-Palestinian officials are using the electricity issue to incite not only the international community against Israel, but also their own people. These officials are telling Palestinians that Israel is seeking to punish Palestinians for no good reason, and that their anger should be directed against Israel, not against the electricity thieves or the Palestinian leadership.

   -The controversy surrounding the unpaid electricity debts is yet another example of the Palestinians' unceasing search for ways to blame Israel for self-inflicted miseries. Instead of assuming responsibility for the electricity theft and unpaid bills and taking punitive measures against the offenders, the Palestinians are doing what they do best: trying their utmost to convince the world that it is all Israel's fault.

For a long time now, many Palestinians have refused to pay their bills to the Arab-owned Jerusalem District Electricity Company (JDEC).

Many other Palestinians, taking a more direct line of theft, have been stealing electrical power from their company, a crime punishable by fines and/or incarceration in any country that respects law and order. The thieves do so by directly hooking to the power line ("cable hooking") or tampering with electric meters.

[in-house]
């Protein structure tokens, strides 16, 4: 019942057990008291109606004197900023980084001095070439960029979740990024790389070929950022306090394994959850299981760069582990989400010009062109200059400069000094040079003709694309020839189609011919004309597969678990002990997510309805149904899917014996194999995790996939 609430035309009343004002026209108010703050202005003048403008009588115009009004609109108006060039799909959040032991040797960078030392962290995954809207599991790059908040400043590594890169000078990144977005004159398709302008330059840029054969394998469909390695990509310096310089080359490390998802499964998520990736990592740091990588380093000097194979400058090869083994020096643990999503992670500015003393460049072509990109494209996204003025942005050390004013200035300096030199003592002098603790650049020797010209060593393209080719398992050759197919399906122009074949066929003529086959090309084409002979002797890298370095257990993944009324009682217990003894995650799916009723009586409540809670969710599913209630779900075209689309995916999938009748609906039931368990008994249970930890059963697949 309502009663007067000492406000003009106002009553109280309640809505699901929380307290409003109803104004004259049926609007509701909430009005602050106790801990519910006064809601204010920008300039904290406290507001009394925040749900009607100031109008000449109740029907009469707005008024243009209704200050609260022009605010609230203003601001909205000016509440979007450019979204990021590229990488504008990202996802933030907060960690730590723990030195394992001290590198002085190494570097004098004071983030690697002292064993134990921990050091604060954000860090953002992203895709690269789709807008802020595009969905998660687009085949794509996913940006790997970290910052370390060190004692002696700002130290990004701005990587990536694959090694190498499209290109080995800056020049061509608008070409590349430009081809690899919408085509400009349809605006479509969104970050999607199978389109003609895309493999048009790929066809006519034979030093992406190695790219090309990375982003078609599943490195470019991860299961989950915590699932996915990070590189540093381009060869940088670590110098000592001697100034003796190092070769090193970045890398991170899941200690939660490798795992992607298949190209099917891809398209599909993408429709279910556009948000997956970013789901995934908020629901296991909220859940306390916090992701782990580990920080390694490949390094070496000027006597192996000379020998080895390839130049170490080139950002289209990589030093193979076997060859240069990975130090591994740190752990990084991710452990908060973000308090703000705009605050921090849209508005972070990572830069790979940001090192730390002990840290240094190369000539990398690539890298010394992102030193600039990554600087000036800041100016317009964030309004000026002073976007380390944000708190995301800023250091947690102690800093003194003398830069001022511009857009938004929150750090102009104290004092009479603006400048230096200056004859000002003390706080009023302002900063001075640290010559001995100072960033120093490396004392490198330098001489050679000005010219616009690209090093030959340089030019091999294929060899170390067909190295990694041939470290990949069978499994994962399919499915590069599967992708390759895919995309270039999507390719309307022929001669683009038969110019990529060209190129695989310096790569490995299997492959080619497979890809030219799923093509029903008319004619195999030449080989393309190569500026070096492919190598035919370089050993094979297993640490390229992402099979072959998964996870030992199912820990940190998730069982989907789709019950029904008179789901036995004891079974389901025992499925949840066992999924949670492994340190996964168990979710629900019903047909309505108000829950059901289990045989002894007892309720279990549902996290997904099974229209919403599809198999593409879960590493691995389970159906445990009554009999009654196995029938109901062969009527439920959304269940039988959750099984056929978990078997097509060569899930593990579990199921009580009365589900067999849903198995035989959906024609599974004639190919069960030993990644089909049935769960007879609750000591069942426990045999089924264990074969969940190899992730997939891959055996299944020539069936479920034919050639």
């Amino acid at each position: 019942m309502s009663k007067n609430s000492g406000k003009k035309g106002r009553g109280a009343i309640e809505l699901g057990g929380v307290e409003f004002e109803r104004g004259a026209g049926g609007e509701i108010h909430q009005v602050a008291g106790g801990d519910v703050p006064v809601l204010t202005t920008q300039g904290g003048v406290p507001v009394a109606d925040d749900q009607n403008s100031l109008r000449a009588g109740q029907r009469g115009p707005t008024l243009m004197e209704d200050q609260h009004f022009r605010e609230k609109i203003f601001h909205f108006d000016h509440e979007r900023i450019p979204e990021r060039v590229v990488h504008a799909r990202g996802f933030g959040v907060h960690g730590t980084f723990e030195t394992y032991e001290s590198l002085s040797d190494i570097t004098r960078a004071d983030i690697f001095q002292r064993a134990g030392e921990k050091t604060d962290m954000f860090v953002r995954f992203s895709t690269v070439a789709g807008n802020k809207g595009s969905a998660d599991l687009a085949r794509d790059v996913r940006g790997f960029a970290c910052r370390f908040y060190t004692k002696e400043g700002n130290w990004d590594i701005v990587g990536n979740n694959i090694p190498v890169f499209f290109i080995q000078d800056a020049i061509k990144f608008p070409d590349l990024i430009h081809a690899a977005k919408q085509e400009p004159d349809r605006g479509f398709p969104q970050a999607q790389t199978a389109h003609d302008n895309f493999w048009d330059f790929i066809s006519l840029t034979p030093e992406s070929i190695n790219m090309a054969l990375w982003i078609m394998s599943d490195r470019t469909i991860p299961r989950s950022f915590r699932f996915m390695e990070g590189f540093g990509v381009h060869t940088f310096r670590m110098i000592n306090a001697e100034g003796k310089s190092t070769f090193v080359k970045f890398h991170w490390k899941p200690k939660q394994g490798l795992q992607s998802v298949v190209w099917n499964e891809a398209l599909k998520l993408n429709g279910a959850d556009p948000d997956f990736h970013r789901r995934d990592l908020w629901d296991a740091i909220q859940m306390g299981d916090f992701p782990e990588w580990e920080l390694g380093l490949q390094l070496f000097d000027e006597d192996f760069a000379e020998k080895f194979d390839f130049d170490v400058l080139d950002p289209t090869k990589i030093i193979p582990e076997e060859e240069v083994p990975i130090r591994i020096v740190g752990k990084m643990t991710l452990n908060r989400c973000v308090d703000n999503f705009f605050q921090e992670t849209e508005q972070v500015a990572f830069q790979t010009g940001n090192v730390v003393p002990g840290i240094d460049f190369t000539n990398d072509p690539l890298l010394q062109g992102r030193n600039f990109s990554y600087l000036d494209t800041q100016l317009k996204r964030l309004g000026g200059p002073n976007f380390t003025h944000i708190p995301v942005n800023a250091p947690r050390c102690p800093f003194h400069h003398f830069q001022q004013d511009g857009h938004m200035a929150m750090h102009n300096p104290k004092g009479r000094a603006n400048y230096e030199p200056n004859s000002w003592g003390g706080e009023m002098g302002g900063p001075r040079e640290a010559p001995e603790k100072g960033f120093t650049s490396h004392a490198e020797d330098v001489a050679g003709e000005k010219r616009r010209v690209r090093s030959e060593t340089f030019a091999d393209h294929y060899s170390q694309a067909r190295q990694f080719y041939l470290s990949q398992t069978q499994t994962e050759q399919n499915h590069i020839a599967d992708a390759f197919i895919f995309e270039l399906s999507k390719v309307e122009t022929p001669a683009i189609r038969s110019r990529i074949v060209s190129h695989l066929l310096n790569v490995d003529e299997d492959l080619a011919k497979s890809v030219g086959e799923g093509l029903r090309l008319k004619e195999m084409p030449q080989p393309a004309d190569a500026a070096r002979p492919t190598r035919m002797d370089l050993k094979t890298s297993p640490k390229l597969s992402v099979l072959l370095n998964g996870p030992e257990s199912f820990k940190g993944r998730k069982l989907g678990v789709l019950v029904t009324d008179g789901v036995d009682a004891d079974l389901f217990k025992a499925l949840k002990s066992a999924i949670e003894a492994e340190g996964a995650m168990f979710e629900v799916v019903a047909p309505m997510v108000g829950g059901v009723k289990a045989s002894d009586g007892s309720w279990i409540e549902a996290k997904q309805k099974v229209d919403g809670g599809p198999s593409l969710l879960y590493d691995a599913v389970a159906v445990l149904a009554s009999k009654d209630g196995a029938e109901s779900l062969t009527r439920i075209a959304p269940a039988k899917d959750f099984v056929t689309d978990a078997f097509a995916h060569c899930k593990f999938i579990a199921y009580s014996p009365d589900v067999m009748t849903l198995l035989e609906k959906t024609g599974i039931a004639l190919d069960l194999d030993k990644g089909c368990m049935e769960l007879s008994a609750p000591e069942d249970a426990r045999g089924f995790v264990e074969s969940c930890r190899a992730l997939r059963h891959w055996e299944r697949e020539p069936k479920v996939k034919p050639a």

The JDEC purchases electricity from the Israel Electric Corporation (IEC), the largest supplier of electrical power in Israel. However, because of the electricity theft and widespread non-payment of electrical bills, the JDEC has not been able to pay its debts to the Israeli supplier, IEC.

On September 22, the IEC announced that it has begun cutting power supply to some Palestinian villages and cities in the West Bank to put pressure on the Palestinians to pay their debt of 1.7 billion shekels (about $483 million). The IEC has been trying for years to collect the debt, which over the years has continued to grow. While there has been sporadic payment of some of this debt, the Palestinian Authority (PA) has not forwarded any money to the Israeli company since January 2019, when Israel cut by about half the money it transfers to the Palestinians because of the salaries the PA pays to families of terrorists.

While the Palestinians openly admit that their company loses millions of dollars each year because of the non-payment and electricity theft, they are at the same time claiming to the world that Israel is imposing "collective punishment" on them by cutting the power supply. The Palestinians, in short, are asking the international community to condemn Israel for daring to demand that they pay their debts for the electricity they purchase from the IEC.